I anticipate lots of trouble next year when eldest goes to the local IES...some of those teachers are roundly hated. Seems to be with reason.

    My deepest sympathies. For all of you.

    ReplyDelete
  3. That totally sucks. I know a thing or two about taking out my crappy days on others, so I can see what Ro is going through with the door slamming and all, but I TOTALLY feel for you and your family in all of this. I hope it gets better soon.

    ReplyDelete
  4. I recently had a teacher like that myself and it made me want to slam a few things too, but enough about that.

    We are with you in this journey with your daughter.

    Kids are all mysterious wonders and although we do our best, for good or bad we can never take full credit for who they become.

    Don't give up, eventually your perseverance, discipline, and love will pay off, it just might take a while to see it.

    ReplyDelete
  5. Ouch. I feel for teachers, but at some point you have to begin noticing when many children begin having the same problems. I hope it works out. And good luck.

    ReplyDelete
  6. I'm so sorry about the crappy teacher. What's worse is that it may color her outlook on that subject for a long time. I had a rotten chemistry teacher in HS and never took another chemistry class after that.

    And taking the door off the hinges...nice touch. I like your style.

    ReplyDelete
  7. Poor Ro, I can totally sympathize because I had a horrible military style teacher in 5th grade too. I had a tone of sick days that year. One time the class was going to the zoo, but I decided I would rather stay home (and I didn't even think about animal rights yet in those days.) It was _that_ bad. That same year I was terrified of the bus driver, so I started walking home all the time. In my opinion it is likely that Ro is just very sensitive and will feel better when she feels like she has more control. I hate to think how this will influence how she feels about math. Have you thought of homeshooling (You probably think I am crazy to suggest it, but lots of people are doing that here now.) Maybe an art class would help her? Good luck at any rate.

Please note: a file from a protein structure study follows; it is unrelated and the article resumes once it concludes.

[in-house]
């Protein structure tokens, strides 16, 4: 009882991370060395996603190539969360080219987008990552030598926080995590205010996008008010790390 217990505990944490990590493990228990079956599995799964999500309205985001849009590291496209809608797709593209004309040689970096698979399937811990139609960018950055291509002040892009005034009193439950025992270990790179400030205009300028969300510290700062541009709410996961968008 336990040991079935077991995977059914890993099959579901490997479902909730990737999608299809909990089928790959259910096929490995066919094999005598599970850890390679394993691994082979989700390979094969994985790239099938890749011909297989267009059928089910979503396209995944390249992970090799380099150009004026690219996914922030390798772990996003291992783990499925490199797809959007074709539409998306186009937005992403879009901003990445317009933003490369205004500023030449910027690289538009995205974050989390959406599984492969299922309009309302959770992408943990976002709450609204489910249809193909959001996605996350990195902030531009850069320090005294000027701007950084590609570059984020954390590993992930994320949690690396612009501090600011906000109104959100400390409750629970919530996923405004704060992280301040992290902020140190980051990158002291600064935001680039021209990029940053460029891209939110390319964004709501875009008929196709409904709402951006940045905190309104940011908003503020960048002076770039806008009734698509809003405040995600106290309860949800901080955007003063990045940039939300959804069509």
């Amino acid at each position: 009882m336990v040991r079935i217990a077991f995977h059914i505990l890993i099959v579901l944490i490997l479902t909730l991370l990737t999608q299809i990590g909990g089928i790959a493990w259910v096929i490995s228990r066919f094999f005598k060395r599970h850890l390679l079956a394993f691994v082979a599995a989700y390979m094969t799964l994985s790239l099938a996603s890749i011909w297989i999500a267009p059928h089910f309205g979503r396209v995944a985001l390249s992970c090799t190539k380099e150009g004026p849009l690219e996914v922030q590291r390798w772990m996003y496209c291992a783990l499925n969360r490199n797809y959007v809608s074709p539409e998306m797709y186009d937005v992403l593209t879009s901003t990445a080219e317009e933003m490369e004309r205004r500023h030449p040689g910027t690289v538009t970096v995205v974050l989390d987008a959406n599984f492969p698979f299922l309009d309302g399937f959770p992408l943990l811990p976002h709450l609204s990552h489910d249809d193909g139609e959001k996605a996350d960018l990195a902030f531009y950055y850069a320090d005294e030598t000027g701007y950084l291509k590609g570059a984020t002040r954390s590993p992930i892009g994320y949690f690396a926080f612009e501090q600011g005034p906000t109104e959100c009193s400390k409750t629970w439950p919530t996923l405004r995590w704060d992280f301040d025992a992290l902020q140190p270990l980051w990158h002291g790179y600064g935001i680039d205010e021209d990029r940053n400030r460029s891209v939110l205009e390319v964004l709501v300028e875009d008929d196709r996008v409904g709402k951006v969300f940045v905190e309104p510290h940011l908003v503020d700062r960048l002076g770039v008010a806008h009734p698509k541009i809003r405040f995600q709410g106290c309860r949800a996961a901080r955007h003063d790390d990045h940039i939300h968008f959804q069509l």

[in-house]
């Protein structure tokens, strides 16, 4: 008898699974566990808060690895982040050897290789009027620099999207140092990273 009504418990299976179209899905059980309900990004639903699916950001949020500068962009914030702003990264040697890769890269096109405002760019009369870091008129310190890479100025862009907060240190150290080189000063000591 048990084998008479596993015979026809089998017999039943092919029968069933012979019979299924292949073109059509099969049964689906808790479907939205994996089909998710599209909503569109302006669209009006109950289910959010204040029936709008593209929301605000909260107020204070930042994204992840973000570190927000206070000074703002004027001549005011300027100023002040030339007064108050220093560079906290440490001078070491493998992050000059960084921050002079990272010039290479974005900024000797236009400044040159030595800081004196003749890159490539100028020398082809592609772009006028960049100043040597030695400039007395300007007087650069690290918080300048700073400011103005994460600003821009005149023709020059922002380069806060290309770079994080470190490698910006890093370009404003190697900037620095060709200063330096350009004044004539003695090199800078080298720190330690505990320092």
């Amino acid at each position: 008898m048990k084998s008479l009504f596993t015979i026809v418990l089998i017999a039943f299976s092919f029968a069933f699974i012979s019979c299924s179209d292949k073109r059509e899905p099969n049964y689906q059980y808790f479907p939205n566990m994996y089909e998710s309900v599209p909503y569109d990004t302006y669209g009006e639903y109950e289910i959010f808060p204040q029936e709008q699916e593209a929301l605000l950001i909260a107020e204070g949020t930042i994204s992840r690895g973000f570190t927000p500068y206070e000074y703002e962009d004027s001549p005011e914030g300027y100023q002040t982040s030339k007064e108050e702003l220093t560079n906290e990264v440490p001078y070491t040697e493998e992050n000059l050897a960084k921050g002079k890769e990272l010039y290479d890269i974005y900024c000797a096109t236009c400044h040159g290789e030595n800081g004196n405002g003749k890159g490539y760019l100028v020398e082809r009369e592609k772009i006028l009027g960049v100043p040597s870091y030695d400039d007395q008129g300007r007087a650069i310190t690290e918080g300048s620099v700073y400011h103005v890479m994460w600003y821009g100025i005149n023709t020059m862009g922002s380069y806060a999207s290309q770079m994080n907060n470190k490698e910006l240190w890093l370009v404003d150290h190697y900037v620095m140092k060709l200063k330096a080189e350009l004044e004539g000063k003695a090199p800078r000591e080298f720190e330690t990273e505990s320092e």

ReplyDelete
  8. Hugs. You need hugs.
    Your daughter needs hugs.
    Something very traumatic
    seems to have happened
    (and being the parent, you
    might not know the
    complete story). Perchance
    you can work something out
    with the school (a tutor
    mayhaps?) or your therapist,
    but either way, share lots
    of hugs along the way.

    ReplyDelete
  9. Thanks everybody. From the comments it looks like we're not the only ones to have suffered through this, and that I'm not the only mom who takes the doors off the hinges. The school coordinator has promised us a solution, so we'll be holding him to it.

    And, Michelle, I remember being scared of the bus driver too. I don't know if it was the same one, but he was horrible; shouting and threatening to turn the bus around. One day he did and wouldn't let us off, and I was pretty traumatized. Soon after, we were told he'd had a heart attack, and I feel bad to admit it, but back then I was glad. He just had us all terrorized.

    ReplyDelete
  10. See? That's why I like you: she can stay home, but the door is off the hinges.

    I have no tolerance for bully teachers. They piss. me. off.

    ReplyDelete
  11. That sucks. Can someone please explain me why the bullies are always the maths teachers?

    I think I stopped doing maths (other than calculating discounts at stores) ten years ago because of one big bully. Hope it goes better for your kid!

    ReplyDelete
  12. Oh boy do I feel for you and Ro here. I'm sure that I had a bad Math teacher along the way because somewhere I just closed my mind to Math. Too bad because my daugther is now a math scholar so I think I might have been able to learn in the proper setting.

    You're doing everything possible for Ro and with your love and support, she'll get through this.

    PS: Thanks for the tip on the doors. Somehow I foresee needing this information. :)

    ReplyDelete